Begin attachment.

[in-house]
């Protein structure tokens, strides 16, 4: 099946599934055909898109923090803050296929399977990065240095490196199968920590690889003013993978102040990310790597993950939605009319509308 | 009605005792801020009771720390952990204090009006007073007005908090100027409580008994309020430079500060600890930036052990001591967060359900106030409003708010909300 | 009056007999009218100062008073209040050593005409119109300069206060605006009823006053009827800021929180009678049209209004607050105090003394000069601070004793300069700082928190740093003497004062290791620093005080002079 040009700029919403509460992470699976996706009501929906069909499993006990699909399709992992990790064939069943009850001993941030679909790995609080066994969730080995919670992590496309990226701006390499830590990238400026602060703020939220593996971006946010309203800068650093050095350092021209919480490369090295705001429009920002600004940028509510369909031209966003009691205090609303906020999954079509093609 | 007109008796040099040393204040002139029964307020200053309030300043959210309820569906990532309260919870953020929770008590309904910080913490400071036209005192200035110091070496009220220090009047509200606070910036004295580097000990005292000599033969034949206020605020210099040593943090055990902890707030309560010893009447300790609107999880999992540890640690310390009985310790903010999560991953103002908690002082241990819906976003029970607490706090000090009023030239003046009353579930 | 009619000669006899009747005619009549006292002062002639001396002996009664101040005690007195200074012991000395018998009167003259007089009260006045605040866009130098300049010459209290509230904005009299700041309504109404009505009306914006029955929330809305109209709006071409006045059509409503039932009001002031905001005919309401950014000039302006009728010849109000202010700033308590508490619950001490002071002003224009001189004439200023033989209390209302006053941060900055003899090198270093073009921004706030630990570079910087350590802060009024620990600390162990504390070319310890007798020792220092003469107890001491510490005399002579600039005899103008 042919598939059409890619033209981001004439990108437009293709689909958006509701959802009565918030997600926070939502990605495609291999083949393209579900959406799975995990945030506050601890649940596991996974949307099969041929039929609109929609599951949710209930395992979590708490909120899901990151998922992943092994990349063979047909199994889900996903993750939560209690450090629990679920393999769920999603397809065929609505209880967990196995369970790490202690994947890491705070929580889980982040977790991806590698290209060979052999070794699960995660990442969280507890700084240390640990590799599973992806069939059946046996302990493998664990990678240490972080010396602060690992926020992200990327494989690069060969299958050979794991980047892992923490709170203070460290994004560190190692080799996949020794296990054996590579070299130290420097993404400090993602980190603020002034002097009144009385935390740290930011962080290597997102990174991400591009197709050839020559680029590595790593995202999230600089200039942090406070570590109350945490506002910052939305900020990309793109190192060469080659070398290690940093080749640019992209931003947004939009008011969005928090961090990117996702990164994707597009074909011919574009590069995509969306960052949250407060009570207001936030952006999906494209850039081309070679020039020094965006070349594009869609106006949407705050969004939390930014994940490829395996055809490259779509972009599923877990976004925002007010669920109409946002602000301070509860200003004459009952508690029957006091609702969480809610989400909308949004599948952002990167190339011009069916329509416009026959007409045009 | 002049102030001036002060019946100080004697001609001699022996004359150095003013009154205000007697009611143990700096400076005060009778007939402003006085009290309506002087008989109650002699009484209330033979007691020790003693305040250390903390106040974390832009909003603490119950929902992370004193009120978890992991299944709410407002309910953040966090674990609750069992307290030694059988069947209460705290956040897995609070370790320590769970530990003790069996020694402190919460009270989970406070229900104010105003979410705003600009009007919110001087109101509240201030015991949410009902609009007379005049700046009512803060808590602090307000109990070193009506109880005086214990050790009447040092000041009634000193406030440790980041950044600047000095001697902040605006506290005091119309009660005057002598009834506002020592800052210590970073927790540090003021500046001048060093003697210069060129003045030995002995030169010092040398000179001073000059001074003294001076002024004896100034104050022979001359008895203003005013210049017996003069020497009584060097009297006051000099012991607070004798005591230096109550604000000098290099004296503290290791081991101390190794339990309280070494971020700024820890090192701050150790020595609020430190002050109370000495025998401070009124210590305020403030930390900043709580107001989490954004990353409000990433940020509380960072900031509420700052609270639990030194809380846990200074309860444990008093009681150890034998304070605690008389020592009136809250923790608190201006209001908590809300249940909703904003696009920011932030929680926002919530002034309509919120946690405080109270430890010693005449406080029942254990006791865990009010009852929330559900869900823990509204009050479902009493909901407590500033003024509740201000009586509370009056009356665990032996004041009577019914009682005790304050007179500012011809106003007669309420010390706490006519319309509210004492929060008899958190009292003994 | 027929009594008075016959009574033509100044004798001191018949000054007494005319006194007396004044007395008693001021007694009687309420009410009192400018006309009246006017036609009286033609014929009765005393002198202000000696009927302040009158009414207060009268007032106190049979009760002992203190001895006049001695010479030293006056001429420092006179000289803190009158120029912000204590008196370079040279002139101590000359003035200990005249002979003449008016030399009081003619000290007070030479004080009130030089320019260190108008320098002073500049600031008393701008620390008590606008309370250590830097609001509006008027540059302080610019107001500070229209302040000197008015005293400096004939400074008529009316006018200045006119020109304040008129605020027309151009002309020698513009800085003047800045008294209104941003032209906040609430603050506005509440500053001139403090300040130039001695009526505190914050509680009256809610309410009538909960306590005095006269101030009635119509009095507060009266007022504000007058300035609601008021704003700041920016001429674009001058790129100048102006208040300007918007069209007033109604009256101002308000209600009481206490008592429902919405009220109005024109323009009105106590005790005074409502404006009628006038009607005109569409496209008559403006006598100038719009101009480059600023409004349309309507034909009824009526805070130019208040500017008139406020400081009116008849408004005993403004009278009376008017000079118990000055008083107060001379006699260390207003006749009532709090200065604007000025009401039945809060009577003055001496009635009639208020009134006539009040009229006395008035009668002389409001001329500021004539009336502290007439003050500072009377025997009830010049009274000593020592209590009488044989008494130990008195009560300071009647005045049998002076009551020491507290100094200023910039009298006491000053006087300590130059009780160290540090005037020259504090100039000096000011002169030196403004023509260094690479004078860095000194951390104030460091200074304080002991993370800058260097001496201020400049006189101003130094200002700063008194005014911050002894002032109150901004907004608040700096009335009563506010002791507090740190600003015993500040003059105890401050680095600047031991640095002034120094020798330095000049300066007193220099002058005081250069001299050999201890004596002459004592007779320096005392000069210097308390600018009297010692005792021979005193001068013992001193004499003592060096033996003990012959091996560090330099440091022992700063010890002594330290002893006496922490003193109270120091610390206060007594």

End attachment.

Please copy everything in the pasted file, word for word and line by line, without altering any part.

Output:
[in-house]
């Protein structure tokens, strides 16, 4: 099946599934055909898109923090803050296929399977990065240095490196199968920590690889003013993978102040990310790597993950939605009319509308 | 009605005792801020009771720390952990204090009006007073007005908090100027409580008994309020430079500060600890930036052990001591967060359900106030409003708010909300 | 009056007999009218100062008073209040050593005409119109300069206060605006009823006053009827800021929180009678049209209004607050105090003394000069601070004793300069700082928190740093003497004062290791620093005080002079 040009700029919403509460992470699976996706009501929906069909499993006990699909399709992992990790064939069943009850001993941030679909790995609080066994969730080995919670992590496309990226701006390499830590990238400026602060703020939220593996971006946010309203800068650093050095350092021209919480490369090295705001429009920002600004940028509510369909031209966003009691205090609303906020999954079509093609 | 007109008796040099040393204040002139029964307020200053309030300043959210309820569906990532309260919870953020929770008590309904910080913490400071036209005192200035110091070496009220220090009047509200606070910036004295580097000990005292000599033969034949206020605020210099040593943090055990902890707030309560010893009447300790609107999880999992540890640690310390009985310790903010999560991953103002908690002082241990819906976003029970607490706090000090009023030239003046009353579930 | 009619000669006899009747005619009549006292002062002639001396002996009664101040005690007195200074012991000395018998009167003259007089009260006045605040866009130098300049010459209290509230904005009299700041309504109404009505009306914006029955929330809305109209709006071409006045059509409503039932009001002031905001005919309401950014000039302006009728010849109000202010700033308590508490619950001490002071002003224009001189004439200023033989209390209302006053941060900055003899090198270093073009921004706030630990570079910087350590802060009024620990600390162990504390070319310890007798020792220092003469107890001491510490005399002579600039005899103008 042919598939059409890619033209981001004439990108437009293709689909958006509701959802009565918030997600926070939502990605495609291999083949393209579900959406799975995990945030506050601890649940596991996974949307099969041929039929609109929609599951949710209930395992979590708490909120899901990151998922992943092994990349063979047909199994889900996903993750939560209690450090629990679920393999769920999603397809065929609505209880967990196995369970790490202690994947890491705070929580889980982040977790991806590698290209060979052999070794699960995660990442969280507890700084240390640990590799599973992806069939059946046996302990493998664990990678240490972080010396602060690992926020992200990327494989690069060969299958050979794991980047892992923490709170203070460290994004560190190692080799996949020794296990054996590579070299130290420097993404400090993602980190603020002034002097009144009385935390740290930011962080290597997102990174991400591009197709050839020559680029590595790593995202999230600089200039942090406070570590109350945490506002910052939305900020990309793109190192060469080659070398290690940093080749640019992209931003947004939009008011969005928090961090990117996702990164994707597009074909011919574009590069995509969306960052949250407060009570207001936030952006999906494209850039081309070679020039020094965006070349594009869609106006949407705050969004939390930014994940490829395996055809490259779509972009599923877990976004925002007010669920109409946002602000301070509860200003004459009952508690029957006091609702969480809610989400909308949004599948952002990167190339011009069916329509416009026959007409045009 | 002049102030001036002060019946100080004697001609001699022996004359150095003013009154205000007697009611143990700096400076005060009778007939402003006085009290309506002087008989109650002699009484209330033979007691020790003693305040250390903390106040974390832009909003603490119950929902992370004193009120978890992991299944709410407002309910953040966090674990609750069992307290030694059988069947209460705290956040897995609070370790320590769970530990003790069996020694402190919460009270989970406070229900104010105003979410705003600009009007919110001087109101509240201030015991949410009902609009007379005049700046009512803060808590602090307000109990070193009506109880005086214990050790009447040092000041009634000193406030440790980041950044600047000095001697902040605006506290005091119309009660005057002598009834506002020592800052210590970073927790540090003021500046001048060093003697210069060129003045030995002995030169010092040398000179001073000059001074003294001076002024004896100034104050022979001359008895203003005013210049017996003069020497009584060097009297006051000099012991607070004798005591230096109550604000000098290099004296503290290791081991101390190794339990309280070494971020700024820890090192701050150790020595609020430190002050109370000495025998401070009124210590305020403030930390900043709580107001989490954004990353409000990433940020509380960072900031509420700052609270639990030194809380846990200074309860444990008093009681150890034998304070605690008389020592009136809250923790608190201006209001908590809300249940909703904003696009920011932030929680926002919530002034309509919120946690405080109270430890010693005449406080029942254990006791865990009010009852929330559900869900823990509204009050479902009493909901407590500033003024509740201000009586509370009056009356665990032996004041009577019914009682005790304050007179500012011809106003007669309420010390706490006519319309509210004492929060008899958190009292003994 | 027929009594008075016959009574033509100044004798001191018949000054007494005319006194007396004044007395008693001021007694009687309420009410009192400018006309009246006017036609009286033609014929009765005393002198202000000696009927302040009158009414207060009268007032106190049979009760002992203190001895006049001695010479030293006056001429420092006179000289803190009158120029912000204590008196370079040279002139101590000359003035200990005249002979003449008016030399009081003619000290007070030479004080009130030089320019260190108008320098002073500049600031008393701008620390008590606008309370250590830097609001509006008027540059302080610019107001500070229209302040000197008015005293400096004939400074008529009316006018200045006119020109304040008129605020027309151009002309020698513009800085003047800045008294209104941003032209906040609430603050506005509440500053001139403090300040130039001695009526505190914050509680009256809610309410009538909960306590005095006269101030009635119509009095507060009266007022504000007058300035609601008021704003700041920016001429674009001058790129100048102006208040300007918007069209007033109604009256101002308000209600009481206490008592429902919405009220109005024109323009009105106590005790005074409502404006009628006038009607005109569409496209008559403006006598100038719009101009480059600023409004349309309507034909009824009526805070130019208040500017008139406020400081009116008849408004005993403004009278009376008017000079118990000055008083107060001379006699260390207003006749009532709090200065604007000025009401039945809060009577003055001496009635009639208020009134006539009040009229006395008035009668002389409001001329500021004539009336502290007439003050500072009377025997009830010049009274000593020592209590009488044989008494130990008195009560300071009647005045049998002076009551020491507290100094200023910039009298006491000053006087300590130059009780160290540090005037020259504090100039000096000011002169030196403004023509260094690479004078860095000194951390104030460091200074304080002991993370800058260097001496201020400049006189101003130094200002700063008194005014911050002894002032109150901004907004608040700096009335009563506010002791507090740190600003015993500040003059105890401050680095600047031991640095002034120094020798330095000049300066007193220099002058005081250069001299050999201890004596002459004592007779320096005392000069210097308390600018009297010692005792021979005193001068013992001193004499003592060096033996003990012959091996560090330099440091022992700063010890002594330290002893006496922490003193109270120091610390206060007594």